This Helps Explain Why We Keep Asking: Where Will the Jobs Be?

Scott Simon had a short piece this morning (September 1, 2012) on NPR’s Weekend Edition SaturdayWithout A Career, How Do We Know Who We Are?  Though it is primarily about how we find and define our identity through our work, this piece reminds us that the world of work is dramatically different than it used, to be.  It is not as secure, does not pay as well, and it is not as lasting.  Here are two key excerpts:

But the economic crisis may have hastened a change he says was already under way: more people living with a series of short-term jobs, instead of lifetime occupations.
A study by the National Employment Law project released this week found that most of the millions of jobs lost since 2008 paid solid, middle-range wages; most of the new jobs filled have been in the low range.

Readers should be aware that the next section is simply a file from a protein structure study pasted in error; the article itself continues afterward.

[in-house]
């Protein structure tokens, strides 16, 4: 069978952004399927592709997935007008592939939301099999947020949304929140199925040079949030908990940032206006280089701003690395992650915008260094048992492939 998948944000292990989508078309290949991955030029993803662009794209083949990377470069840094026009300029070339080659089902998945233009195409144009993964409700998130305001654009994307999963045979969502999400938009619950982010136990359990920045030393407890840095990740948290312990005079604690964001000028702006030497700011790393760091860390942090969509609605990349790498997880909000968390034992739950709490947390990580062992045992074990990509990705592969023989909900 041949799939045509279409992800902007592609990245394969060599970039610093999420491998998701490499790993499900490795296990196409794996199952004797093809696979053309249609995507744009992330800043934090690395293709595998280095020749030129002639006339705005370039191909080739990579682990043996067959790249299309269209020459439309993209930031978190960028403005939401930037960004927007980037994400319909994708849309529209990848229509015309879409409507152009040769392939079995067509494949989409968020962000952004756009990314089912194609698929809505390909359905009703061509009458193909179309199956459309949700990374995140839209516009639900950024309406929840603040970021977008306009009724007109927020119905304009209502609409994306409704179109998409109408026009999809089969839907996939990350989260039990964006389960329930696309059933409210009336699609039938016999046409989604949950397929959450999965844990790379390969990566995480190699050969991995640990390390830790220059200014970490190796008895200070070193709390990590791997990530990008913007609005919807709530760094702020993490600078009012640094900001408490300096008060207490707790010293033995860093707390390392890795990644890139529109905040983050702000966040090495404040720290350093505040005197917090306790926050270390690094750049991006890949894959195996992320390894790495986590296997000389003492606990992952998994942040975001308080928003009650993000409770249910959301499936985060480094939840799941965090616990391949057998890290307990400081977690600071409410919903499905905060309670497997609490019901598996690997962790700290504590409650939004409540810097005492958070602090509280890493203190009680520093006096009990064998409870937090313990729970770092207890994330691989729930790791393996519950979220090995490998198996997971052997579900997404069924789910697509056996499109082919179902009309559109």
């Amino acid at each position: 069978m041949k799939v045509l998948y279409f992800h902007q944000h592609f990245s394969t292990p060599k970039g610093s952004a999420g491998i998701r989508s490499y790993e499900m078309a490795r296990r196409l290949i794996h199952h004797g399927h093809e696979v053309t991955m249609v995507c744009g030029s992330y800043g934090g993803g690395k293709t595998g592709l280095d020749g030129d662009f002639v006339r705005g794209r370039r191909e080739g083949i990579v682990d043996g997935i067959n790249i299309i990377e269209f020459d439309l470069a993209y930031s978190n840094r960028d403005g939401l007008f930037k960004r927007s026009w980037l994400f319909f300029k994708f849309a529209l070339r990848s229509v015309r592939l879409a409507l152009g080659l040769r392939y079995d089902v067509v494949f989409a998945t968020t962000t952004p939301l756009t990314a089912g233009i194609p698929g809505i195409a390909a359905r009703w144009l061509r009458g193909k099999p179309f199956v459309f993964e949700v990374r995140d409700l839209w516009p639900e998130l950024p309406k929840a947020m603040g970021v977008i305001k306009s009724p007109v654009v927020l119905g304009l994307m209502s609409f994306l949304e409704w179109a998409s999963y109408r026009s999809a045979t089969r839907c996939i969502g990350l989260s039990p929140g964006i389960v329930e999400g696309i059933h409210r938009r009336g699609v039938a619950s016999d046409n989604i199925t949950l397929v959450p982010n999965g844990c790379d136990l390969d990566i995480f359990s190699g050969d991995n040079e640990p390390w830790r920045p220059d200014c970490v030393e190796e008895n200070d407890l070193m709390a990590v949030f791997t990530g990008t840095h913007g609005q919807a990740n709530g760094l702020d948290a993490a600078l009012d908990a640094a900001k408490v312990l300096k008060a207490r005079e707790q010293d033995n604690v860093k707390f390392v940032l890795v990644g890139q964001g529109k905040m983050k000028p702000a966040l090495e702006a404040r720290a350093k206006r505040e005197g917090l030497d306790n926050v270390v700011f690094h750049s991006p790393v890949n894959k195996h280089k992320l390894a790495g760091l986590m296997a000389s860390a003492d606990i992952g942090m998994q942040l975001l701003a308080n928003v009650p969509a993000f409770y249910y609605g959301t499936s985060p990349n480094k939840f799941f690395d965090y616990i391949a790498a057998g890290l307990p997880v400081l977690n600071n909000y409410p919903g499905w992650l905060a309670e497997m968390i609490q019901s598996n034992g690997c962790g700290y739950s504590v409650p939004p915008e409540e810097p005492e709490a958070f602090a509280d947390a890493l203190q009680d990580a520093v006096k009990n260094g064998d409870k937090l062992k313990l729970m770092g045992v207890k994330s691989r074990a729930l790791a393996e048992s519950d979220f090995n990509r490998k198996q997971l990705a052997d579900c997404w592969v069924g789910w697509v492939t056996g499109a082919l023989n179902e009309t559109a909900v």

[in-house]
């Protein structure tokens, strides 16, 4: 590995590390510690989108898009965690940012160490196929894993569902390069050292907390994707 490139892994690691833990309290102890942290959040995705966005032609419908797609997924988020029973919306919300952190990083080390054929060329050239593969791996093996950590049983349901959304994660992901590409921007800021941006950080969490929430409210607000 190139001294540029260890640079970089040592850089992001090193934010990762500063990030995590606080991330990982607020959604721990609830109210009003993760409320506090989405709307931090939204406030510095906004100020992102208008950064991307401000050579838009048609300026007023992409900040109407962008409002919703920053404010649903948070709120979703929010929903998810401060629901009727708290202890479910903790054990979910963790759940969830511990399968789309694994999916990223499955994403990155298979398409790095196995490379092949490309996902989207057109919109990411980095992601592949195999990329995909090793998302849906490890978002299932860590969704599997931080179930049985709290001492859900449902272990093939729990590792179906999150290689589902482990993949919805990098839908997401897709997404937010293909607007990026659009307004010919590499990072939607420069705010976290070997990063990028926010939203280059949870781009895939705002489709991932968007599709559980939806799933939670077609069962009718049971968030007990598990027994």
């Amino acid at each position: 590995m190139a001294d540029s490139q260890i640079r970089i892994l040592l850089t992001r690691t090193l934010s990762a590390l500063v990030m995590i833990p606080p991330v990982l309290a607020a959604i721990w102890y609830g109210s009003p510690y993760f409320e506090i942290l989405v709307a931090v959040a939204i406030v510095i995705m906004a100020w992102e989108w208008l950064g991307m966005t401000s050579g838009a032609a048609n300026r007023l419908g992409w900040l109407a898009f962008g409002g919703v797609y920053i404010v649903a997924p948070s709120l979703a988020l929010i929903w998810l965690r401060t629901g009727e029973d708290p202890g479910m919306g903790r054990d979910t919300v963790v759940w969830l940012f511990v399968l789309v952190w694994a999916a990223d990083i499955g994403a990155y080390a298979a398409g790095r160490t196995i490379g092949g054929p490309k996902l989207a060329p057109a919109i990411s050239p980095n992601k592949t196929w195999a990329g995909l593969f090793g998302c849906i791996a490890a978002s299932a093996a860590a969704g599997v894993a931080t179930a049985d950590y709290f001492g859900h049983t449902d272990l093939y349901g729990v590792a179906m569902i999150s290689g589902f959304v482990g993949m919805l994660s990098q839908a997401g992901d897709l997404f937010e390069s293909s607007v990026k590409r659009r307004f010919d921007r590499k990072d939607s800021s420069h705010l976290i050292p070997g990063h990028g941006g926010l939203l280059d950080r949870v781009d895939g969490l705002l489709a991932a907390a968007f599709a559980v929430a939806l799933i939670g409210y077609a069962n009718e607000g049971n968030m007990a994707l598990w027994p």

Professor Acemoglu (Daron Acemoglu, the MIT professor who won the John Bates Clark medal for economics) says it is hard to cite a human occupation that might not be replaced in time by highly informed software. Technology has already arrived that could soon lead to driverless cars, pilotless planes and robotic surgeries. Some M.B.A.’s and M.D.’s may feel as vulnerable as millworkers.

Whatever else business leaders and political leaders and every other kind of leader thinks about, this is the concern that needs our greatest attention:  “Where will the jobs be?”  As Jim Clifton of Gallup wrote in The Coming Jobs War, the number one thing people want and need is a good job.  From the book:

If countries fail at creating jobs, their societies will fall apart. 

And what is a good job?  Again, from Clifton’s book:

A good job is a job with a paycheck from an employer and steady work that averages 30+ hours per week.

And such jobs are harder and harder to find for a growing number of people.  This is the need of this hour!

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